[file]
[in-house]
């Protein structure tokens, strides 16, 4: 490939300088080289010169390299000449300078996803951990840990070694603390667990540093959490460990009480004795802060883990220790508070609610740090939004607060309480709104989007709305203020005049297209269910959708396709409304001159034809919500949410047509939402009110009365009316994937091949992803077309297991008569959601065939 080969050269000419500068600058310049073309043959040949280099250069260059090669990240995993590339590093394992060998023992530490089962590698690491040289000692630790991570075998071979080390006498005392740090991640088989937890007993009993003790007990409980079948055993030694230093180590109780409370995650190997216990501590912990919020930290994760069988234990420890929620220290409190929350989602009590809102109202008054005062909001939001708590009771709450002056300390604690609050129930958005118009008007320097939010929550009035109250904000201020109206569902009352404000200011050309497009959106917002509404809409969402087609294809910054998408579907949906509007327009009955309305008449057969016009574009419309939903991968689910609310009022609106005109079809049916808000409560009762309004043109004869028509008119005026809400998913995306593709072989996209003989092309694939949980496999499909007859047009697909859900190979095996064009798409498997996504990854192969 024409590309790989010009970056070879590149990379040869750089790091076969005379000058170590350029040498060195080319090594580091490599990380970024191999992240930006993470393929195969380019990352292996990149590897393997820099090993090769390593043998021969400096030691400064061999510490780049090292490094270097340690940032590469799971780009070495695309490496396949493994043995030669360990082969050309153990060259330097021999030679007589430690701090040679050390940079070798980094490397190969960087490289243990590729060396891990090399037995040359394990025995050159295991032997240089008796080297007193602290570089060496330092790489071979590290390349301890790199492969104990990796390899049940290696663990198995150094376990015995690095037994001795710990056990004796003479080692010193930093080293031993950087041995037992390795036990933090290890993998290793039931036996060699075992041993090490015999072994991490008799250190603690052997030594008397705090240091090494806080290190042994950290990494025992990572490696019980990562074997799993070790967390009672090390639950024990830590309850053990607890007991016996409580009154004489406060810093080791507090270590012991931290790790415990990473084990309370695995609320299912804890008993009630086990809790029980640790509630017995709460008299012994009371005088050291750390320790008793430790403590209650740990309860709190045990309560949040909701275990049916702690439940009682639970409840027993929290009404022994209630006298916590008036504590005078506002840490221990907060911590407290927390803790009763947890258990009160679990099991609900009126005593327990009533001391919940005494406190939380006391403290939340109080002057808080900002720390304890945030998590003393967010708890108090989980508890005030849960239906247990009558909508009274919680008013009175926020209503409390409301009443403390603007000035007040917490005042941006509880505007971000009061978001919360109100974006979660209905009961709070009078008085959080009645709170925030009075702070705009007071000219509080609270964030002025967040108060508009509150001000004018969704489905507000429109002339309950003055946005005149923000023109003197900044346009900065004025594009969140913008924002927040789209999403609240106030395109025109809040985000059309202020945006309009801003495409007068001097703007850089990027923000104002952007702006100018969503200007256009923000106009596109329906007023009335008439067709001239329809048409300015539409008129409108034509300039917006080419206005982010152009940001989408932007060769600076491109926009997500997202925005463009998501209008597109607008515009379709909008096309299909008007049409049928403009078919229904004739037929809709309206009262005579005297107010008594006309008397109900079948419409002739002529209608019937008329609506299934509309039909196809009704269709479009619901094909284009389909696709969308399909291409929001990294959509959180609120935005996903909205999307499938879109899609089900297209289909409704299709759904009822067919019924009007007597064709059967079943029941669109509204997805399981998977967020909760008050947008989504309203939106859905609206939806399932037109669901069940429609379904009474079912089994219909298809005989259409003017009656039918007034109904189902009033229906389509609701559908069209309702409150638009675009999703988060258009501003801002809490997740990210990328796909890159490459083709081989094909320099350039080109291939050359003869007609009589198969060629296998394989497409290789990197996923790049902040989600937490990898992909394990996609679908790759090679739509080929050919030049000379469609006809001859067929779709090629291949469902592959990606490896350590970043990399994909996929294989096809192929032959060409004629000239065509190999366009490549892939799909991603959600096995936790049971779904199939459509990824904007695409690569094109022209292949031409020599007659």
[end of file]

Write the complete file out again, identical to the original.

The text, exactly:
[in-house]
């Protein structure tokens, strides 16, 4: 490939300088080289010169390299000449300078996803951990840990070694603390667990540093959490460990009480004795802060883990220790508070609610740090939004607060309480709104989007709305203020005049297209269910959708396709409304001159034809919500949410047509939402009110009365009316994937091949992803077309297991008569959601065939 080969050269000419500068600058310049073309043959040949280099250069260059090669990240995993590339590093394992060998023992530490089962590698690491040289000692630790991570075998071979080390006498005392740090991640088989937890007993009993003790007990409980079948055993030694230093180590109780409370995650190997216990501590912990919020930290994760069988234990420890929620220290409190929350989602009590809102109202008054005062909001939001708590009771709450002056300390604690609050129930958005118009008007320097939010929550009035109250904000201020109206569902009352404000200011050309497009959106917002509404809409969402087609294809910054998408579907949906509007327009009955309305008449057969016009574009419309939903991968689910609310009022609106005109079809049916808000409560009762309004043109004869028509008119005026809400998913995306593709072989996209003989092309694939949980496999499909007859047009697909859900190979095996064009798409498997996504990854192969 024409590309790989010009970056070879590149990379040869750089790091076969005379000058170590350029040498060195080319090594580091490599990380970024191999992240930006993470393929195969380019990352292996990149590897393997820099090993090769390593043998021969400096030691400064061999510490780049090292490094270097340690940032590469799971780009070495695309490496396949493994043995030669360990082969050309153990060259330097021999030679007589430690701090040679050390940079070798980094490397190969960087490289243990590729060396891990090399037995040359394990025995050159295991032997240089008796080297007193602290570089060496330092790489071979590290390349301890790199492969104990990796390899049940290696663990198995150094376990015995690095037994001795710990056990004796003479080692010193930093080293031993950087041995037992390795036990933090290890993998290793039931036996060699075992041993090490015999072994991490008799250190603690052997030594008397705090240091090494806080290190042994950290990494025992990572490696019980990562074997799993070790967390009672090390639950024990830590309850053990607890007991016996409580009154004489406060810093080791507090270590012991931290790790415990990473084990309370695995609320299912804890008993009630086990809790029980640790509630017995709460008299012994009371005088050291750390320790008793430790403590209650740990309860709190045990309560949040909701275990049916702690439940009682639970409840027993929290009404022994209630006298916590008036504590005078506002840490221990907060911590407290927390803790009763947890258990009160679990099991609900009126005593327990009533001391919940005494406190939380006391403290939340109080002057808080900002720390304890945030998590003393967010708890108090989980508890005030849960239906247990009558909508009274919680008013009175926020209503409390409301009443403390603007000035007040917490005042941006509880505007971000009061978001919360109100974006979660209905009961709070009078008085959080009645709170925030009075702070705009007071000219509080609270964030002025967040108060508009509150001000004018969704489905507000429109002339309950003055946005005149923000023109003197900044346009900065004025594009969140913008924002927040789209999403609240106030395109025109809040985000059309202020945006309009801003495409007068001097703007850089990027923000104002952007702006100018969503200007256009923000106009596109329906007023009335008439067709001239329809048409300015539409008129409108034509300039917006080419206005982010152009940001989408932007060769600076491109926009997500997202925005463009998501209008597109607008515009379709909008096309299909008007049409049928403009078919229904004739037929809709309206009262005579005297107010008594006309008397109900079948419409002739002529209608019937008329609506299934509309039909196809009704269709479009619901094909284009389909696709969308399909291409929001990294959509959180609120935005996903909205999307499938879109899609089900297209289909409704299709759904009822067919019924009007007597064709059967079943029941669109509204997805399981998977967020909760008050947008989504309203939106859905609206939806399932037109669901069940429609379904009474079912089994219909298809005989259409003017009656039918007034109904189902009033229906389509609701559908069209309702409150638009675009999703988060258009501003801002809490997740990210990328796909890159490459083709081989094909320099350039080109291939050359003869007609009589198969060629296998394989497409290789990197996923790049902040989600937490990898992909394990996609679908790759090679739509080929050919030049000379469609006809001859067929779709090629291949469902592959990606490896350590970043990399994909996929294989096809192929032959060409004629000239065509190999366009490549892939799909991603959600096995936790049971779904199939459509990824904007695409690569094109022209292949031409020599007659």